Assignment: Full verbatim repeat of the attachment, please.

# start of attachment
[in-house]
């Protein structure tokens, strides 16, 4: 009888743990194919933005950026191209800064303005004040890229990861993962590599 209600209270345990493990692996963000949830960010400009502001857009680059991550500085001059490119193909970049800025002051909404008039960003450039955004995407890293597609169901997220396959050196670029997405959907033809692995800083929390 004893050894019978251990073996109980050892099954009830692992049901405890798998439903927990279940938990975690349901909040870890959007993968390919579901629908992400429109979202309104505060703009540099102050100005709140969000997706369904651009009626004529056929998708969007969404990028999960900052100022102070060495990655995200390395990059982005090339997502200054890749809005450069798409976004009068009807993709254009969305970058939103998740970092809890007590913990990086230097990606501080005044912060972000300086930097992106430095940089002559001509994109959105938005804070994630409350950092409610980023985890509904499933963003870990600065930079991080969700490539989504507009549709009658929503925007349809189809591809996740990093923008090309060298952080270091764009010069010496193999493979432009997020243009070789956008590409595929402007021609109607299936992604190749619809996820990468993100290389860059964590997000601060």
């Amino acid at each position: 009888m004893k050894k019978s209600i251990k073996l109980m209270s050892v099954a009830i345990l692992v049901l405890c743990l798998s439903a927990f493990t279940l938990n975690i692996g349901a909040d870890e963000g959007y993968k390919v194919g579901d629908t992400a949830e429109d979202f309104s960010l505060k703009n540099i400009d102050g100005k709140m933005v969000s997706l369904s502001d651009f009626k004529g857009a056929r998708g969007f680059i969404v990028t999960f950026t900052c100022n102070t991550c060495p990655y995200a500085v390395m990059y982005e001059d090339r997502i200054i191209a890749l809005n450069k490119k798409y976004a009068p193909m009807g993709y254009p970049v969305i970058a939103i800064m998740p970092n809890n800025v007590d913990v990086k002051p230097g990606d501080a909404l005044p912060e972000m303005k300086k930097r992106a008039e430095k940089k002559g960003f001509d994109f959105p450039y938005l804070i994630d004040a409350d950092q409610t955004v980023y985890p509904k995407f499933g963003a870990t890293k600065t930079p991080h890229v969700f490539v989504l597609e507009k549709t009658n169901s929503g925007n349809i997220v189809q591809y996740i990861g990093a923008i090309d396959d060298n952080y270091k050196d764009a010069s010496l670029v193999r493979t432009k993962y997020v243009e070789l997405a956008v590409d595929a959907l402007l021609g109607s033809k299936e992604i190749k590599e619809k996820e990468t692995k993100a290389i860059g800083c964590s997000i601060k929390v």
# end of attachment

[in-house]
């Protein structure tokens, strides 16, 4: 009888743990194919933005950026191209800064303005004040890229990861993962590599 209600209270345990493990692996963000949830960010400009502001857009680059991550500085001059490119193909970049800025002051909404008039960003450039955004995407890293597609169901997220396959050196670029997405959907033809692995800083929390 004893050894019978251990073996109980050892099954009830692992049901405890798998439903927990279940938990975690349901909040870890959007993968390919579901629908992400429109979202309104505060703009540099102050100005709140969000997706369904651009009626004529056929998708969007969404990028999960900052100022102070060495990655995200390395990059982005090339997502200054890749809005450069798409976004009068009807993709254009969305970058939103998740970092809890007590913990990086230097990606501080005044912060972000300086930097992106430095940089002559001509994109959105938005804070994630409350950092409610980023985890509904499933963003870990600065930079991080969700490539989504507009549709009658929503925007349809189809591809996740990093923008090309060298952080270091764009010069010496193999493979432009997020243009070789956008590409595929402007021609109607299936992604190749619809996820990468993100290389860059964590997000601060």
């Amino acid at each position: 009888m004893k050894k019978s209600i251990k073996l109980m209270s050892v099954a009830i345990l692992v049901l405890c743990l798998s439903a927990f493990t279940l938990n975690i692996g349901a909040d870890e963000g959007y993968k390919v194919g579901d629908t992400a949830e429109d979202f309104s960010l505060k703009n540099i400009d102050g100005k709140m933005v969000s997706l369904s502001d651009f009626k004529g857009a056929r998708g969007f680059i969404v990028t999960f950026t900052c100022n102070t991550c060495p990655y995200a500085v390395m990059y982005e001059d090339r997502i200054i191209a890749l809005n450069k490119k798409y976004a009068p193909m009807g993709y254009p970049v969305i970058a939103i800064m998740p970092n809890n800025v007590d913990v990086k002051p230097g990606d501080a909404l005044p912060e972000m303005k300086k930097r992106a008039e430095k940089k002559g960003f001509d994109f959105p450039y938005l804070i994630d004040a409350d950092q409610t955004v980023y985890p509904k995407f499933g963003a870990t890293k600065t930079p991080h890229v969700f490539v989504l597609e507009k549709t009658n169901s929503g925007n349809i997220v189809q591809y996740i990861g990093a923008i090309d396959d060298n952080y270091k050196d764009a010069s010496l670029v193999r493979t432009k993962y997020v243009e070789l997405a956008v590409d595929a959907l402007l021609g109607s033809k299936e992604i190749k590599e619809k996820e990468t692995k993100a290389i860059g800083c964590s997000i601060k929390v």